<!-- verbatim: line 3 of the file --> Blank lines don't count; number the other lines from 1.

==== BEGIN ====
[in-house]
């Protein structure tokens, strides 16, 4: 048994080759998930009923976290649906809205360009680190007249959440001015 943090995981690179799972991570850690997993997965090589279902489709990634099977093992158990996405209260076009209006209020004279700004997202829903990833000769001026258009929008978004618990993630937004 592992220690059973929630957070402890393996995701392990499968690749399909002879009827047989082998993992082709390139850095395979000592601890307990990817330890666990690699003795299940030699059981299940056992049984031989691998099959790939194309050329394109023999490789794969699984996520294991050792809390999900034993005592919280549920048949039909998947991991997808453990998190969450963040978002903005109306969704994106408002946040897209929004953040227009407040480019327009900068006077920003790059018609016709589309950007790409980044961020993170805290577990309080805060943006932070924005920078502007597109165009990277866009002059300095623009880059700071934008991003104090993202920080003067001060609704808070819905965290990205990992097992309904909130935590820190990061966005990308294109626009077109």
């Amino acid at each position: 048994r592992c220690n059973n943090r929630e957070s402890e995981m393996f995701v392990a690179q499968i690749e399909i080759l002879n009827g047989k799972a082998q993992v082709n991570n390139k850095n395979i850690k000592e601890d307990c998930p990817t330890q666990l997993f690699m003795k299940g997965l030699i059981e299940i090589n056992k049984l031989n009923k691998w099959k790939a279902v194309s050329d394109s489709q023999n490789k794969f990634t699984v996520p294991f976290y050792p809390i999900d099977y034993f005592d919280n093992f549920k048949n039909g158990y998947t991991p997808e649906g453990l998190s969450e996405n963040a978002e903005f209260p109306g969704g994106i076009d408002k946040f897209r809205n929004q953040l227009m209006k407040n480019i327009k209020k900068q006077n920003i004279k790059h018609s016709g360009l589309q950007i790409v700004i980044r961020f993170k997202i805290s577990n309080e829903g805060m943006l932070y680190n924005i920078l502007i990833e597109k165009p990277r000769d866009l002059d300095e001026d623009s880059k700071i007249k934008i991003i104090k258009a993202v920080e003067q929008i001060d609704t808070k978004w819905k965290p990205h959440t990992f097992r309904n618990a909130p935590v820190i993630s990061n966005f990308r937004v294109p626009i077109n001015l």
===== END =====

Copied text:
């Amino acid at each position: 048994r592992c220690n059973n943090r929630e957070s402890e995981m393996f995701v392990a690179q499968i690749e399909i080759l002879n009827g047989k799972a082998q993992v082709n991570n390139k850095n395979i850690k000592e601890d307990c998930p990817t330890q666990l997993f690699m003795k299940g997965l030699i059981e299940i090589n056992k049984l031989n009923k691998w099959k790939a279902v194309s050329d394109s489709q023999n490789k794969f990634t699984v996520p294991f976290y050792p809390i999900d099977y034993f005592d919280n093992f549920k048949n039909g158990y998947t991991p997808e649906g453990l998190s969450e996405n963040a978002e903005f209260p109306g969704g994106i076009d408002k946040f897209r809205n929004q953040l227009m209006k407040n480019i327009k209020k900068q006077n920003i004279k790059h018609s016709g360009l589309q950007i790409v700004i980044r961020f993170k997202i805290s577990n309080e829903g805060m943006l932070y680190n924005i920078l502007i990833e597109k165009p990277r000769d866009l002059d300095e001026d623009s880059k700071i007249k934008i991003i104090k258009a993202v920080e003067q929008i001060d609704t808070k978004w819905k965290p990205h959440t990992f097992r309904n618990a909130p935590v820190i993630s990061n966005f990308r937004v294109p626009i077109n001015l």